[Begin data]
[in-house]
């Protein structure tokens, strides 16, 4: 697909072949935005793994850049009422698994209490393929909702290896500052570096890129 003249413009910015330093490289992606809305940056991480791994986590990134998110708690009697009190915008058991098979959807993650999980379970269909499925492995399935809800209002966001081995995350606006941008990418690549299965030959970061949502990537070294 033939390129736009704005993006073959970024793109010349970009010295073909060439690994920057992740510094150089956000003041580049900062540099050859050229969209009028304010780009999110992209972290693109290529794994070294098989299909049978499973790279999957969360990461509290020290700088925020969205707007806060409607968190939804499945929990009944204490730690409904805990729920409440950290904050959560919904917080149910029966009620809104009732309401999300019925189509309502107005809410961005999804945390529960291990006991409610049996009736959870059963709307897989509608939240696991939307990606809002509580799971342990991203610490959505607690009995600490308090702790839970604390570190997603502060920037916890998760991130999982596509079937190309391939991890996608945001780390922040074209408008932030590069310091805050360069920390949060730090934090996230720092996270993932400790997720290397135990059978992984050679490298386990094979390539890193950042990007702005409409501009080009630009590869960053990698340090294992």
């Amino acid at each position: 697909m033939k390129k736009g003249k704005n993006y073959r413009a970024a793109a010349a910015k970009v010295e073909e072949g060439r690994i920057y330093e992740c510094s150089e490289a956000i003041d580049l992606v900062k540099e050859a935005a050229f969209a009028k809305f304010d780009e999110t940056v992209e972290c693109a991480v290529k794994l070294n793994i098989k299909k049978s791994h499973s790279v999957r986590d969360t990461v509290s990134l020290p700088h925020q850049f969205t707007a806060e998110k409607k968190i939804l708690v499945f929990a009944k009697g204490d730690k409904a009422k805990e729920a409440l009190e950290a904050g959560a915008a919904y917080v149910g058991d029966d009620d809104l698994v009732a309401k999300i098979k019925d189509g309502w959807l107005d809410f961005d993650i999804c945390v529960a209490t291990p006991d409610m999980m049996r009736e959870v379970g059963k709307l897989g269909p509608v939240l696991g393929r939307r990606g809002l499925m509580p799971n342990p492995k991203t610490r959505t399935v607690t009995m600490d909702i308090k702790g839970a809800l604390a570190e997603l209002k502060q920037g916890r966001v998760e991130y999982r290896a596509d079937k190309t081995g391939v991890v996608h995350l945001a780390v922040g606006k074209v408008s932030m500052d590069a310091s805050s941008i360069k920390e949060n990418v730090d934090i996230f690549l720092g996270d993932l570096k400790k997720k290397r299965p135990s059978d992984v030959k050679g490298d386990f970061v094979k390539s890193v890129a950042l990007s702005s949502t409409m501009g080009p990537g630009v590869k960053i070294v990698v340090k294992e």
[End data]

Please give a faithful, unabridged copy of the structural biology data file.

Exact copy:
[in-house]
């Protein structure tokens, strides 16, 4: 697909072949935005793994850049009422698994209490393929909702290896500052570096890129 003249413009910015330093490289992606809305940056991480791994986590990134998110708690009697009190915008058991098979959807993650999980379970269909499925492995399935809800209002966001081995995350606006941008990418690549299965030959970061949502990537070294 033939390129736009704005993006073959970024793109010349970009010295073909060439690994920057992740510094150089956000003041580049900062540099050859050229969209009028304010780009999110992209972290693109290529794994070294098989299909049978499973790279999957969360990461509290020290700088925020969205707007806060409607968190939804499945929990009944204490730690409904805990729920409440950290904050959560919904917080149910029966009620809104009732309401999300019925189509309502107005809410961005999804945390529960291990006991409610049996009736959870059963709307897989509608939240696991939307990606809002509580799971342990991203610490959505607690009995600490308090702790839970604390570190997603502060920037916890998760991130999982596509079937190309391939991890996608945001780390922040074209408008932030590069310091805050360069920390949060730090934090996230720092996270993932400790997720290397135990059978992984050679490298386990094979390539890193950042990007702005409409501009080009630009590869960053990698340090294992």
């Amino acid at each position: 697909m033939k390129k736009g003249k704005n993006y073959r413009a970024a793109a010349a910015k970009v010295e073909e072949g060439r690994i920057y330093e992740c510094s150089e490289a956000i003041d580049l992606v900062k540099e050859a935005a050229f969209a009028k809305f304010d780009e999110t940056v992209e972290c693109a991480v290529k794994l070294n793994i098989k299909k049978s791994h499973s790279v999957r986590d969360t990461v509290s990134l020290p700088h925020q850049f969205t707007a806060e998110k409607k968190i939804l708690v499945f929990a009944k009697g204490d730690k409904a009422k805990e729920a409440l009190e950290a904050g959560a915008a919904y917080v149910g058991d029966d009620d809104l698994v009732a309401k999300i098979k019925d189509g309502w959807l107005d809410f961005d993650i999804c945390v529960a209490t291990p006991d409610m999980m049996r009736e959870v379970g059963k709307l897989g269909p509608v939240l696991g393929r939307r990606g809002l499925m509580p799971n342990p492995k991203t610490r959505t399935v607690t009995m600490d909702i308090k702790g839970a809800l604390a570190e997603l209002k502060q920037g916890r966001v998760e991130y999982r290896a596509d079937k190309t081995g391939v991890v996608h995350l945001a780390v922040g606006k074209v408008s932030m500052d590069a310091s805050s941008i360069k920390e949060n990418v730090d934090i996230f690549l720092g996270d993932l570096k400790k997720k290397r299965p135990s059978d992984v030959k050679g490298d386990f970061v094979k390539s890193v890129a950042l990007s702005s949502t409409m501009g080009p990537g630009v590869k960053i070294v990698v340090k294992e």